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Reaching Children and Youth in Middle East and North Africa

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February 17, 2004—What risks do children and youth face in a region as volatile as the Middle East and North Africa? What opportunities do they have? How does constant conflict affect young minds? How can the World Bank help them?

These questions are the backdrop for the Bank’s work on children and young people in the Middle East and North Africa region, particularly those who are vulnerable, says Regina Bendokat, World Bank Education Sector Manager for the Middle East and North Africa region (MENA).

More than a half of the region’s population is under the age of 25. Conflict or economic downturn in one country regularly isolates the region from the rest of the world, arresting trade, investment and tourism flows. The number of poor people increases, and more children and youth fall through the cracks. At very young age, children end up on the streets and in labor markets without education and training.

As poor rural people migrate to cities in search of better opportunities, cities continue to expand and slums continue to grow. These substandard living situations are giving rise to new problems, which previously didn’t exist in the region. Slums are slowly becoming a source of various afflictions such as drugs, child beggars and HIV/AIDS, a burgeoning epidemic whose impact the region yet has to realize.

Taking care of children and youth, especially the most vulnerable and disadvantaged ones, is necessary for the economic, social and political well-being.

"There is an urgent need to understand the characteristics of vulnerable children--why they don't attend school, why they drop out of school at a very early stage, and what economic and social factors keep them out of school. The challenge for us is to help governments develop programs to re-integrate these children," explains Bendokat.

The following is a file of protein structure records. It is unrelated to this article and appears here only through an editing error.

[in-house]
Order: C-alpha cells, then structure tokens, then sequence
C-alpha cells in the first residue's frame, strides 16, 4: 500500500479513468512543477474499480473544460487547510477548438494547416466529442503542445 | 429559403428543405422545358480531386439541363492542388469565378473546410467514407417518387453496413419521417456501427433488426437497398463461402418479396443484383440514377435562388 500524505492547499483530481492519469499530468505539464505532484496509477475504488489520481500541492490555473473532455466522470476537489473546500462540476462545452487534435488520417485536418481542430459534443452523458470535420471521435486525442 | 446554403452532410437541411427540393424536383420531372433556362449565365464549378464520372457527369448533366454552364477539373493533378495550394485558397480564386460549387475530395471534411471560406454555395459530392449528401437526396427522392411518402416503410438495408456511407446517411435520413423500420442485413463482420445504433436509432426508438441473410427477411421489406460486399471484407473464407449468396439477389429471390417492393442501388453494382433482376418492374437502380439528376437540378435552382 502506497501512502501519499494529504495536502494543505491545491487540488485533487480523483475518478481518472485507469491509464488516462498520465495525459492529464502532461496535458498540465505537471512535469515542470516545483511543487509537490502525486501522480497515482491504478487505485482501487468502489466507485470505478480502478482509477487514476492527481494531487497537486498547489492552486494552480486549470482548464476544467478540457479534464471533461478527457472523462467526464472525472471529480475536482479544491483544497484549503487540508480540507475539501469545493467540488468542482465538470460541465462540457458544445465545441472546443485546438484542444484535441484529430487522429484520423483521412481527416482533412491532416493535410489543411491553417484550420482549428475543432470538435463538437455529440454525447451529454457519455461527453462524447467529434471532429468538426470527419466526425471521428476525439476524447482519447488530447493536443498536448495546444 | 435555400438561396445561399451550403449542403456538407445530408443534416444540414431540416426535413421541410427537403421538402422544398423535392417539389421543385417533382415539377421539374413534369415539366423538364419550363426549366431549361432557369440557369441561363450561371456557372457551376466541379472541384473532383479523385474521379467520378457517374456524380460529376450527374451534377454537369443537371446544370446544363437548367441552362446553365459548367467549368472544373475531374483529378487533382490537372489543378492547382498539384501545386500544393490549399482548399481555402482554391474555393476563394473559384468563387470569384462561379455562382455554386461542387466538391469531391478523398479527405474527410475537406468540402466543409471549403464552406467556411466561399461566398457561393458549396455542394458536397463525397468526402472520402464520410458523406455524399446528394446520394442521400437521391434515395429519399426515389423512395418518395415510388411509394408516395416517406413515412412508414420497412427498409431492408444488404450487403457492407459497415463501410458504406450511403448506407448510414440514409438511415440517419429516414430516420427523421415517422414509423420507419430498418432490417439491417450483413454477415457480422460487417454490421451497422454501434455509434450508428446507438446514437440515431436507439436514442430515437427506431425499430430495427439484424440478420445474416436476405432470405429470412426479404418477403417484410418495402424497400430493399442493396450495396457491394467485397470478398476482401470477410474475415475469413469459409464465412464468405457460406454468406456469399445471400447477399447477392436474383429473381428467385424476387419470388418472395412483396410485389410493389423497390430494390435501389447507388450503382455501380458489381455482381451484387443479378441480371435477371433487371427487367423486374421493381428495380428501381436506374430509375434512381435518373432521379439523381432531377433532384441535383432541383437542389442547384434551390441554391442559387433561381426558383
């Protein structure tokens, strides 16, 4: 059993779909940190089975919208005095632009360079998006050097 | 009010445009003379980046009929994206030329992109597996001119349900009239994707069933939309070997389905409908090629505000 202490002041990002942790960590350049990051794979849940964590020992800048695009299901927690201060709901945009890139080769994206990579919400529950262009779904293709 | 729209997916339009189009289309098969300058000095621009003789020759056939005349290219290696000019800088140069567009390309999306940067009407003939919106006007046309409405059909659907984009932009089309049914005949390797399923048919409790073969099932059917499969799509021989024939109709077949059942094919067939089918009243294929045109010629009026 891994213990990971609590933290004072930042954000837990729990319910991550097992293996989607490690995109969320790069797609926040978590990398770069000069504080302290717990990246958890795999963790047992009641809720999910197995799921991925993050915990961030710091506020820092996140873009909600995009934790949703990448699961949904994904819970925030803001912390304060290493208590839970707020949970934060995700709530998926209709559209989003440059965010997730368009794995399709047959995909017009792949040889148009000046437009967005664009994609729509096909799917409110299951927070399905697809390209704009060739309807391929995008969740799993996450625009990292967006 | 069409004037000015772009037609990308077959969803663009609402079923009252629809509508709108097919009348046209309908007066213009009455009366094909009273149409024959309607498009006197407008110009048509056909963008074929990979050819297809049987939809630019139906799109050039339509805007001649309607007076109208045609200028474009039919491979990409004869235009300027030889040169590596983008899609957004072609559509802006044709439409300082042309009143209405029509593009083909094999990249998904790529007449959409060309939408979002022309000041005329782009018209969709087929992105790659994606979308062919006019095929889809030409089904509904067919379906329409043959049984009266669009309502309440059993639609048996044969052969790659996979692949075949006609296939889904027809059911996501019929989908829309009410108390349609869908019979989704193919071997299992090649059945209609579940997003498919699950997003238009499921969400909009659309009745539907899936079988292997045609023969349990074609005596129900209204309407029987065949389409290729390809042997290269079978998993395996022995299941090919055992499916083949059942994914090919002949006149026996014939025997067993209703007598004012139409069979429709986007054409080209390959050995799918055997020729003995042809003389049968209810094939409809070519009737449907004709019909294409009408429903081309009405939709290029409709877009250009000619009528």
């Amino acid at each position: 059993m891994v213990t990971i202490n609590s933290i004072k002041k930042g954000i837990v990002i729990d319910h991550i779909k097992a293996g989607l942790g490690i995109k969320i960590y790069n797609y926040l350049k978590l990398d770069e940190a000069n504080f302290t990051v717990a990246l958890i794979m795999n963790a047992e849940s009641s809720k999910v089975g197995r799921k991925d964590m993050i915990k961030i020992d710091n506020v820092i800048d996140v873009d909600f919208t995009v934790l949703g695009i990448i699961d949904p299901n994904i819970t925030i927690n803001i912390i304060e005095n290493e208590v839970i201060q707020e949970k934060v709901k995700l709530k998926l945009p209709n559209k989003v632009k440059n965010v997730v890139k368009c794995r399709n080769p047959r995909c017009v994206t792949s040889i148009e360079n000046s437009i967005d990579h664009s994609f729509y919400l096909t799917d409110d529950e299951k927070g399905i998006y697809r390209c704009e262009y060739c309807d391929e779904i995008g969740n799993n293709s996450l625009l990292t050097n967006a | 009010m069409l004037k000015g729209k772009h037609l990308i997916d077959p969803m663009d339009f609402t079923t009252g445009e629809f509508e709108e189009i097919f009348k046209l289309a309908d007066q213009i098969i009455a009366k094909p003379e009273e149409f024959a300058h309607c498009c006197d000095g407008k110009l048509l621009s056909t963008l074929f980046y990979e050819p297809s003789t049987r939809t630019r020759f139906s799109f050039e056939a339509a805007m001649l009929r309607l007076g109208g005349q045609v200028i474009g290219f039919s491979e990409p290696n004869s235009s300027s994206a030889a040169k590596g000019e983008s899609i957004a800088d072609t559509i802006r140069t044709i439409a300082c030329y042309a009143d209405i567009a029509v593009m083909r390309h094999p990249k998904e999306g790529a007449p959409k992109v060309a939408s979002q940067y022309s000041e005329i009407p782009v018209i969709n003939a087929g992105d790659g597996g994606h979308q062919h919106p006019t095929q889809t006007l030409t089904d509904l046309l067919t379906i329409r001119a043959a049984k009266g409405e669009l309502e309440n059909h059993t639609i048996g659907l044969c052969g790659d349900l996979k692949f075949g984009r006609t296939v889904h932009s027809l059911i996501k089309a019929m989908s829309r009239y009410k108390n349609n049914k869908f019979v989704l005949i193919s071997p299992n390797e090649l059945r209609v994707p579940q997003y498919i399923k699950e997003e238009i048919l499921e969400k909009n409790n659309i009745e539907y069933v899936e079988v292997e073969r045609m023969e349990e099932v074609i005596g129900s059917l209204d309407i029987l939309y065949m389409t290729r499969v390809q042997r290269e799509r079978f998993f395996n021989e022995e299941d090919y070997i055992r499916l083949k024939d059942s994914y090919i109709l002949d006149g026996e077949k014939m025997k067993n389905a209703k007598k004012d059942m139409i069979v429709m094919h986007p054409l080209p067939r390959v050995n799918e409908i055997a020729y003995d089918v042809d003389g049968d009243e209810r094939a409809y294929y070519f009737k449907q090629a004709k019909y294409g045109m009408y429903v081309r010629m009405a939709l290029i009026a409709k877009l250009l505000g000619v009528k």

“In the past, some countries didn’t pay adequate attention to how central the welfare of children and youth was to the development of their countries,” says Iqbal Kaur, World Bank Social Protection Specialist in the MENA Region.

“Now they have started to look for ways to address the needs of children and youth through their national development agendas and have turned to the Bank for technical guidance. They are exploring ways to use existing sectoral projects and national bodies to increase focus on this work, not just to finance isolated projects. These governments see the Bank's comparative advantage in three areas: sectoral and analytical expertise; comprehensive country portfolios; and financial resources.”

As an institution that undertakes development in a comprehensive manner, the Bank has become a valuable partner who can help these countries design an adequate children and youth strategy. Improving their condition is more complex than a simple focus on education, health, or another sector tackled in isolation from the rest.

In addition to ministries of social affairs, the Bank is finding other local partners interested in alleviating children’s plight. The Conference on Children in the Cities last year convened municipal authorities to address the plight of slum children. It produced unexpected partnerships which are gearing up to improve the situation of these children and youth, including a Development Grant Facility to help municipal authorities start adequate child protection schemes.

“Children begging on city streets can be a big problem for mayors, who want to present their cities as tourist destinations,” says Arun Joshi, World Bank Senior Education Specialist in the MENA region. They have an economic incentive to help children and youth living in slums.

In cooperation with several governments, the Bank is preparing a regional study on children and youth that will define the magnitude of the problem, analyze activities already in place and point out the gaps where more work is needed. The paper is based on national studies in Morocco, Egypt, Yemen and Jordan, and grew out of a workshop held in June 2003 on the needs of disadvantaged children.

More importantly, these governments are integrating the study’s lessons into their own national strategies focused on children and youth. A follow-up workshop is planned for June, where two additional countries will participate: Iran and West Bank and Gaza.

The Bank is working to weave in the focus on children and youth into all projects. Making this a standard feature in project design will ensure that all subsequent initiatives conscientiously consider how their outcomes will affect and benefit children and youth.

For example, Second Basic Education Project in Yemen will focus on providing learning opportunities for working children by finding options that won’t compromise their income opportunity. In Egypt, recently approved Child Labor Prevention Grant will help prevent child labor by identifying those children at risk, finding ways to integrate them into schools and supporting the families.

Thus, the MENA region in the Bank is taking an innovative approach in developing children and youth strategy, and benefiting from looking at the synergies that come from addressing several sectors together, and focusing on the client needs.

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